Sharing vs. Oversharing: Talking to coworkers about post-deployment health issues

Sharing vs. Oversharing: Talking to coworkers about post-deployment health issues

Author: Dr. Julie T. Kinn is a clinical and research psychologist at the National Center for Telehealth & Technology (T2). She oversees development and utilization of Web-based psychological health resources.


Social support, the feeling that others care about you, helps improve our moods and keeps us healthy. Support comes in many forms. Some people don't need long, heart-felt discussions with friends and family... just knowing they are around is enough. I know plenty of folks who talk to their friends once in awhile about sports or music, and that's plenty to keep them feeling connected.


Others need more. Some people want to discuss feelings, and feel closer to friends and family when they have shared current struggles. If you fall into this group, it's healthy to talk about mTBI, post-traumatic stress, depression, and other common post-deployment health issues.


But, where do coworkers fit in? If you fall into the need-to-talk-about-it group, you could be at risk of oversharing. Before you disclose your mental and physical health issues to others at work, ask yourself why you want to share. Let's look at a few possible scenarios:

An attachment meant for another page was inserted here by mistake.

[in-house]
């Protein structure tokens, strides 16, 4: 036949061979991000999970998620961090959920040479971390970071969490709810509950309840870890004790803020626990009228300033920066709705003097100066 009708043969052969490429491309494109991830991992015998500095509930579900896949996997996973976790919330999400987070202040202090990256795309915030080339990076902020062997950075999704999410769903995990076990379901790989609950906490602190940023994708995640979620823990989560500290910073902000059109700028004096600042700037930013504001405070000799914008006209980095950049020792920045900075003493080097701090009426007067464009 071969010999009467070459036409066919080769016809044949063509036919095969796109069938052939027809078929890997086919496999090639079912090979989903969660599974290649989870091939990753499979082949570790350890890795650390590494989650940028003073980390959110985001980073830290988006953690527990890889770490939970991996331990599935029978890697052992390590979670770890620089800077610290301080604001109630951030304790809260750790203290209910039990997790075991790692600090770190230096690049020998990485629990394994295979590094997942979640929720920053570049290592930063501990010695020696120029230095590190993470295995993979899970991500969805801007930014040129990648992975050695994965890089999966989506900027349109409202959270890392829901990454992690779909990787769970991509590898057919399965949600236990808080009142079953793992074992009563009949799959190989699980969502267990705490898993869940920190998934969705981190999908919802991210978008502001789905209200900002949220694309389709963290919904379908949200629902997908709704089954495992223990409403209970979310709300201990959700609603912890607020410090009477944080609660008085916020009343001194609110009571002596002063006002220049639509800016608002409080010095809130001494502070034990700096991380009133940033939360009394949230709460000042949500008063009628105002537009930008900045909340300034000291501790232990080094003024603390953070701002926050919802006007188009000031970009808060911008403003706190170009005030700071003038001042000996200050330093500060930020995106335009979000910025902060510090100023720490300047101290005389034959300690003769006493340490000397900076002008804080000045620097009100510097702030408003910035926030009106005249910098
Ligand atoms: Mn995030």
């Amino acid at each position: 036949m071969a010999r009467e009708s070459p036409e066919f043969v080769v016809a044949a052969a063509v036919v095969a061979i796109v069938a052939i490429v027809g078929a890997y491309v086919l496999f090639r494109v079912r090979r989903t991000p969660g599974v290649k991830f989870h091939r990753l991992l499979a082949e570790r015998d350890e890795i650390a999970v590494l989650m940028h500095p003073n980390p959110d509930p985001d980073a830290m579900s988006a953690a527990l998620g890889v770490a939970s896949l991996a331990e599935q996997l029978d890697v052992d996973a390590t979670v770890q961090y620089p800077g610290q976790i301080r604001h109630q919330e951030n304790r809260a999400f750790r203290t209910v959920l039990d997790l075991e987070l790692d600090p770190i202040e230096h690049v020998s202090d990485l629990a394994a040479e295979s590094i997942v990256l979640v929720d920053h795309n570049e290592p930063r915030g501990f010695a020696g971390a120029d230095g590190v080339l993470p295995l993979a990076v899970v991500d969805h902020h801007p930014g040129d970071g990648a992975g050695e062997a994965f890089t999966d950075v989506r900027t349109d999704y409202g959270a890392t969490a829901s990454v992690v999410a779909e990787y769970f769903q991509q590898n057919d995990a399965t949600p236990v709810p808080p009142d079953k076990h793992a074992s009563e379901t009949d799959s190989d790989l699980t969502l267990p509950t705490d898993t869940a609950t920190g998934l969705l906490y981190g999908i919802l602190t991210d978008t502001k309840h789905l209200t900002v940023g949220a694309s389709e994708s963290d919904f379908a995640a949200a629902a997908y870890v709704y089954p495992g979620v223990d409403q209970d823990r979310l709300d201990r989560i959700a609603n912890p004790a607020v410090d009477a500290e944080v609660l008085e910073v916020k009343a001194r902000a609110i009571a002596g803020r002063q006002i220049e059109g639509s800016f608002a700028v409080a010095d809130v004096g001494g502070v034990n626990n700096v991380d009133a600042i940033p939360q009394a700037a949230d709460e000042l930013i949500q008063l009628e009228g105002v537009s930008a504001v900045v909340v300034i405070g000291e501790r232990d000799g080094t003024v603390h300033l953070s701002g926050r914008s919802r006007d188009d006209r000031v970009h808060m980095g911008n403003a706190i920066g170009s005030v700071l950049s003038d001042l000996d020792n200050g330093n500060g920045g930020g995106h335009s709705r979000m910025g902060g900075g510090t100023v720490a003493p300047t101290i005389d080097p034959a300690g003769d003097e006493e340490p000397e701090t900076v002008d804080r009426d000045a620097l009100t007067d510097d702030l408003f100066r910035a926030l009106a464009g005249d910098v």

• Sharing because your health issues affect your work performance or require certain accomodations. First talk to your human resources representative about the appropriate way to ensure you can do your job. Your supervisor doesn't need to know specifics unless you feel comfortable having that conversation.

  • Sharing because you want to break the ice with a new coworker. Oversharing is a socal short cut. People use it to quickly get close to others instead of letting relationships develop naturally over time. Oversharing can make others uncomfortable, and often has the oppostite effect. If you find you want to share details about your health because you hope others will like you more, it might be a good time to consider your boundaries and think about other ways of developing friendships.

  • Sharing because you need social support. First try sharing with others outside of work, and see if those relationships help meet this need. If you have been friends with a coworker for a while, and have a trusting relationship, it makes sense to share information about your health. However, keep in mind that once you have disclosed personal information, there's no turning back. That information is out there forever. If you are craving a personal connection, check out the AfterDeployment.T2.Health.mil workshop on building healthy relationships.

What tips do you have for knowing when to share?

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